The Internet investment bubble may have burst, and some twenty-something ex-billionaires may have moved back in with their parents, but the "dot-com thing" is definitely not over.
The Internet investment bubble may have burst, and some twenty-something ex-billionaires may have moved back in with their parents, but the "dot-com thing" is definitely not over. One of its important legacies, electronic commerce, is just getting going. Increasing numbers of plastics resins and additives suppliers are joining on-line purchasing networks and/or offering that capability on their own websites. Numerous machine builders allow on-line ordering of spare parts, auxiliary equipment, and components. On-line purchasing of larger equipment may not be far behind. Suppliers of tooling components are also migrating to the Web, and those that haven't are being pressured by their customers to follow suit.
Your suppliers are obviously enthusiastic about e-commerce, and they say you will find it an added convenience and a cost-saver, too. I don't doubt that they're right, but I'd like to hear it straight from processors themselves.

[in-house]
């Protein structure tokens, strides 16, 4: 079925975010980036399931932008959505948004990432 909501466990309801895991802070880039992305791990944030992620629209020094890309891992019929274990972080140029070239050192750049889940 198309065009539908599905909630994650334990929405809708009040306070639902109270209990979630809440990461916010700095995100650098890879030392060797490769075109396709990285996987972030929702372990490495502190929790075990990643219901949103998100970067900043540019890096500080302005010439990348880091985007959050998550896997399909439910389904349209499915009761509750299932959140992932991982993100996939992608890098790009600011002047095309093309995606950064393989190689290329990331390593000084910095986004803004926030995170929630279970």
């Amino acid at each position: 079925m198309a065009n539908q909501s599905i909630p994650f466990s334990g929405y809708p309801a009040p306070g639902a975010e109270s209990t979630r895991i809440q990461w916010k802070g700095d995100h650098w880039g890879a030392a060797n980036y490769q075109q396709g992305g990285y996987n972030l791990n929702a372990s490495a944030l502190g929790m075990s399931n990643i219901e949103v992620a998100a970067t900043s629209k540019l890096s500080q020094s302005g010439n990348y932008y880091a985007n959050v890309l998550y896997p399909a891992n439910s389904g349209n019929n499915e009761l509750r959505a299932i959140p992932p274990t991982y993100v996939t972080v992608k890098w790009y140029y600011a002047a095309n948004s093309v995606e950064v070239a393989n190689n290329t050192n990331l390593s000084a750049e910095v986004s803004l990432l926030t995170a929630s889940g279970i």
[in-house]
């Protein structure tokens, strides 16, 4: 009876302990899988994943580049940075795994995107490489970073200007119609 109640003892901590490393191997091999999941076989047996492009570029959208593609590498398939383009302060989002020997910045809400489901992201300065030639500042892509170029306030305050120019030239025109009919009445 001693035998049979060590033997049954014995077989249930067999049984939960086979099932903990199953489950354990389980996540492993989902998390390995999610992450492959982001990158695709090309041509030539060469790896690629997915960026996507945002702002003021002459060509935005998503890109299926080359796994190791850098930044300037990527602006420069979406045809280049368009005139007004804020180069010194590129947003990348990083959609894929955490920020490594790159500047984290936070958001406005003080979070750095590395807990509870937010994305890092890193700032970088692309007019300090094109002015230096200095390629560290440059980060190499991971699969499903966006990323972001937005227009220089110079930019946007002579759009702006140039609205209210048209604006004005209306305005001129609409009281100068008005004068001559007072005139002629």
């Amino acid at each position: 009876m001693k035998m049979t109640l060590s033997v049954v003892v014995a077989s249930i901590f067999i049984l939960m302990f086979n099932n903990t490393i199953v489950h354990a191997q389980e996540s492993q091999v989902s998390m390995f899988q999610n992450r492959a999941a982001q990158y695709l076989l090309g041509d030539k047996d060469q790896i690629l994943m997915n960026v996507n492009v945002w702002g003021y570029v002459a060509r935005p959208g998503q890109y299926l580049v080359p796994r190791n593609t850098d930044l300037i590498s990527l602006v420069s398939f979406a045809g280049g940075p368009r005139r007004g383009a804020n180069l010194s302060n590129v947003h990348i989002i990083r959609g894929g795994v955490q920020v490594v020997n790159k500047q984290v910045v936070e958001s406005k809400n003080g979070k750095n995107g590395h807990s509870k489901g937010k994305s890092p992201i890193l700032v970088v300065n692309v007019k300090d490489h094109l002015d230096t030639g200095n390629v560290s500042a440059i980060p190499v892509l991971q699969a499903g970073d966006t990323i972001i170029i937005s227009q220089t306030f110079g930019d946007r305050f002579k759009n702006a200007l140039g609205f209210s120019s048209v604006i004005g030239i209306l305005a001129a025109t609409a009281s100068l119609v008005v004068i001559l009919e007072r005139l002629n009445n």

I'd like to know whether e-commerce works equally well for big-volume customers and for smaller spot purchasers. Do processors find any advantages or disadvantages in using third-party, multi-supplier purchasing sites versus single-company websites? Is e-buying more appropriate for some products than others?
Some of you will soon receive a questionnaire asking you about your experiences with on-line purchasing in the plastics field. Please take a few moments to fill it out. Even if you have never tried e-commerce, please say so on the questionnaire and send it back—we want to know whether e-purchasing has affected many of you or just a few. And even if you don't get a questionnaire, if you are willing to talk about your e-commerce experiences—good or bad—please e-mail me (firstname.lastname@example.org) and give me your phone number. Look for the results of this survey in our May issue.